Predicting how climate change threatens the prey base of Arctic marine predators, Florko et al., 2021 Ecology Letters. https://doi.org/10.1111/ele.13866
We are all (unfortunately) very familiar with the effects of climate change on arctic ecosystems. Horrifying images of polar bears on small blocks of ice and the shrinking polar ice caps are but two of the many results of a warming climate, yet a great deal of the work in the realm has focused on the the charismatic, apex species (like the aforementioned polar bear). These are obviously important things to consider, but it is also necessary to look into the effects of climate change on the lower positions within food webs, as any change to these organisms and processes are likely to cascade upwards to effect the upper trophic levels (like our friend the polar bear).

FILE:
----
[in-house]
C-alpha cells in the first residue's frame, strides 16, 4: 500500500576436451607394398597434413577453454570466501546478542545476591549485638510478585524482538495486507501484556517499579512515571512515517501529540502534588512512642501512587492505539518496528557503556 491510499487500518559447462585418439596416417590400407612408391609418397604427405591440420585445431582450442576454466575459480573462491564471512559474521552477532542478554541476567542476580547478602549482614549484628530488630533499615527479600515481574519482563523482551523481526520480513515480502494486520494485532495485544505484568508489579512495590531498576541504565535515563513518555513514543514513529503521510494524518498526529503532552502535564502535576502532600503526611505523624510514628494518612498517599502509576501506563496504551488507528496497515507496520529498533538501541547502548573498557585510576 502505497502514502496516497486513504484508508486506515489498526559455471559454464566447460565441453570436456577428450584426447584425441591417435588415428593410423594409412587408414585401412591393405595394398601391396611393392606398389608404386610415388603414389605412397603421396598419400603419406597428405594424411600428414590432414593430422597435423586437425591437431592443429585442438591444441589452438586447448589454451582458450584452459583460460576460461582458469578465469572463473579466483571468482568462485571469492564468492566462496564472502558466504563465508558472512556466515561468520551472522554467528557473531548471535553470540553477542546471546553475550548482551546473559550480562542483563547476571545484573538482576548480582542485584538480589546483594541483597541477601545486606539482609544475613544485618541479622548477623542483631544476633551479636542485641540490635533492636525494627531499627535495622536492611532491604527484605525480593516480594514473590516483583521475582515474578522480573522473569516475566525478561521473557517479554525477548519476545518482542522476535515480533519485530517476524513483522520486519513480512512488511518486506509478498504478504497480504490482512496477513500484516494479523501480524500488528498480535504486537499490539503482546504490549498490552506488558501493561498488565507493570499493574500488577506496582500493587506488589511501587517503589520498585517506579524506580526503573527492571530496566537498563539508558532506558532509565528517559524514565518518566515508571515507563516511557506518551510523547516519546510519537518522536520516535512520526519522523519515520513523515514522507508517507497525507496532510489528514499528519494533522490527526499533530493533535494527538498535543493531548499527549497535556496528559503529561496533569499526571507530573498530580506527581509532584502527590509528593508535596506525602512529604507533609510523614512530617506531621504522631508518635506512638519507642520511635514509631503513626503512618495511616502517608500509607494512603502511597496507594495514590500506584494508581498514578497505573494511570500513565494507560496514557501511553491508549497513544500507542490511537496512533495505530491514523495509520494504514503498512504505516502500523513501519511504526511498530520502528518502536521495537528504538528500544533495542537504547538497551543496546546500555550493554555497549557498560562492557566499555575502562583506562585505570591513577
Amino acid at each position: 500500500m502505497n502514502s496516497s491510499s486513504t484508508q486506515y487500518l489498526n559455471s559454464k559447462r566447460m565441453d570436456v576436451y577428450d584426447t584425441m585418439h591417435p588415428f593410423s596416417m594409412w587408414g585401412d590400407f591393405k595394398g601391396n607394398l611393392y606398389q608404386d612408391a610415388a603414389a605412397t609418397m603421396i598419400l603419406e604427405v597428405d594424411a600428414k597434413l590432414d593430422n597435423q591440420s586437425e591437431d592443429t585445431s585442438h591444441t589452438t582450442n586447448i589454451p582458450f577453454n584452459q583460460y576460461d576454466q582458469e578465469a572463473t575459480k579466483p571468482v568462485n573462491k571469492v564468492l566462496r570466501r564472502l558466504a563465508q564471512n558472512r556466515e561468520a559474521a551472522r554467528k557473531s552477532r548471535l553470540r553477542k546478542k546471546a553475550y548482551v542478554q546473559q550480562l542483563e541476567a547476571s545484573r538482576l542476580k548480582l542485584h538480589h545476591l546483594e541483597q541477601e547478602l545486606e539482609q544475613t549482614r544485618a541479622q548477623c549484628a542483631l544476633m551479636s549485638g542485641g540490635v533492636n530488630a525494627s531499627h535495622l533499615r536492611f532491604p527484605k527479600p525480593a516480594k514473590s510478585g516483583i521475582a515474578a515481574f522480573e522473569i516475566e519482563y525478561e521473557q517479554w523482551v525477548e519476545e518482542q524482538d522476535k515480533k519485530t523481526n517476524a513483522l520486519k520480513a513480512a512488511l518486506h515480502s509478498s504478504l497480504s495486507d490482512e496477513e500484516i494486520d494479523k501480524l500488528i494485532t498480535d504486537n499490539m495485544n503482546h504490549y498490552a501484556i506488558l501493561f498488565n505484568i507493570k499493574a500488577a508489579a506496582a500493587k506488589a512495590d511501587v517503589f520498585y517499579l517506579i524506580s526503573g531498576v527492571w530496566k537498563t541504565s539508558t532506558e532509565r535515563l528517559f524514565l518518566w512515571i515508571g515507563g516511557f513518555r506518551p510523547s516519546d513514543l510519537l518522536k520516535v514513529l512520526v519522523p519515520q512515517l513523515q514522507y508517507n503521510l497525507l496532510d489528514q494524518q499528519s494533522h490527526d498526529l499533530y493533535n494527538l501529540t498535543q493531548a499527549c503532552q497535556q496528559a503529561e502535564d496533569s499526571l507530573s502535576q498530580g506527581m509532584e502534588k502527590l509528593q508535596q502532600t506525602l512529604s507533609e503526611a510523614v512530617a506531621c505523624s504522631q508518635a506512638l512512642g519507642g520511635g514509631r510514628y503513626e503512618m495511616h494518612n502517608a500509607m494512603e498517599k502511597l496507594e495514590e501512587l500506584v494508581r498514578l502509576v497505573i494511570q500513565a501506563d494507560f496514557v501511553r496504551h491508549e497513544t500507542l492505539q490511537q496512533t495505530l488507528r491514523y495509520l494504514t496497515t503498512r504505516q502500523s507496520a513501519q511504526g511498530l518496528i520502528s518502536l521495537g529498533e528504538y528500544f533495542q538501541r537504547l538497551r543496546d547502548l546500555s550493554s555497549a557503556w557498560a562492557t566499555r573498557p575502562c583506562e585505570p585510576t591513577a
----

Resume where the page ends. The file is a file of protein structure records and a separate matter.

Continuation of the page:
Hudson Bay in North America is one such area impacted by our warming climate. Due to the changes in temperatures, the energy flowing through ecosystems has shifted away from away from species living in the ice and on the bottom. As a result pelagic (free-swimming) species are favored over benthic species (those living on the bottom of the bay), which alters the rest of the food web itself. Specifically, the fish that feed on pelagic species are increasing, while those that feed on benthic species are decreasing. Today’s authors wanted to understand how these changes in fish numbers are will affect Arctic predators, namely the ringed seal (Pusa hispida).Read more